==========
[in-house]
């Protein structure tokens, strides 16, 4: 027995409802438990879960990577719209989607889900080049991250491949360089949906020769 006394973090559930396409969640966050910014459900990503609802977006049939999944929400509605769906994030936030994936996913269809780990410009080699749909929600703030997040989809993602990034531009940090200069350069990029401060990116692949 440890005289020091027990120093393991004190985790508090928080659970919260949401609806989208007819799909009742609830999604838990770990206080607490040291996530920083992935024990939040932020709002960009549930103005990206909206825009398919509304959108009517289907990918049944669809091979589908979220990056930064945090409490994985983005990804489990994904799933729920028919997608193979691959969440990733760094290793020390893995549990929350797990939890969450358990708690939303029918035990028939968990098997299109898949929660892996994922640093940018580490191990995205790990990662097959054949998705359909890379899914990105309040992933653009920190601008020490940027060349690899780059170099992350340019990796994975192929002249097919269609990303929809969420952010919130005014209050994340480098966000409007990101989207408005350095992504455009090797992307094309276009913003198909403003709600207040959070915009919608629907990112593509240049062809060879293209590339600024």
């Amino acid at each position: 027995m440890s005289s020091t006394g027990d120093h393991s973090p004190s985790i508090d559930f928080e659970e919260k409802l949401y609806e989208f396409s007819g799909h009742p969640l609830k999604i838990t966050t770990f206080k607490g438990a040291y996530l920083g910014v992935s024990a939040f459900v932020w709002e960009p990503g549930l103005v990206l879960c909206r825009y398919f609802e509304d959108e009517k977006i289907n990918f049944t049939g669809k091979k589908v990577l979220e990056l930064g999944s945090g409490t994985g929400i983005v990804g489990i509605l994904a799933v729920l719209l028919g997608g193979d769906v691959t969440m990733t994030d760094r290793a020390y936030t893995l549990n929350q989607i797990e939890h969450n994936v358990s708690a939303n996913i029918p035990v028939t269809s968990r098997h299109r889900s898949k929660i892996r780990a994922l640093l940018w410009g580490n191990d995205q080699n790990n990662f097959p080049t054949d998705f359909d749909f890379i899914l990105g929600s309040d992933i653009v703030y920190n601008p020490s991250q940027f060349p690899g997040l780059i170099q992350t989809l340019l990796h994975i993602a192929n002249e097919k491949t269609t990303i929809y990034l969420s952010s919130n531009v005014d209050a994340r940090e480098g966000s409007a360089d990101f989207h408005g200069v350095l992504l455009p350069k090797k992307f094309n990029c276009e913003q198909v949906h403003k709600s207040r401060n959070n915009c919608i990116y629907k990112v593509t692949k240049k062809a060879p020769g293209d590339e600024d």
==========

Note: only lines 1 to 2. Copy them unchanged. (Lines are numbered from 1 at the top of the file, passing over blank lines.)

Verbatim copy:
[in-house]
């Protein structure tokens, strides 16, 4: 027995409802438990879960990577719209989607889900080049991250491949360089949906020769 006394973090559930396409969640966050910014459900990503609802977006049939999944929400509605769906994030936030994936996913269809780990410009080699749909929600703030997040989809993602990034531009940090200069350069990029401060990116692949 440890005289020091027990120093393991004190985790508090928080659970919260949401609806989208007819799909009742609830999604838990770990206080607490040291996530920083992935024990939040932020709002960009549930103005990206909206825009398919509304959108009517289907990918049944669809091979589908979220990056930064945090409490994985983005990804489990994904799933729920028919997608193979691959969440990733760094290793020390893995549990929350797990939890969450358990708690939303029918035990028939968990098997299109898949929660892996994922640093940018580490191990995205790990990662097959054949998705359909890379899914990105309040992933653009920190601008020490940027060349690899780059170099992350340019990796994975192929002249097919269609990303929809969420952010919130005014209050994340480098966000409007990101989207408005350095992504455009090797992307094309276009913003198909403003709600207040959070915009919608629907990112593509240049062809060879293209590339600024």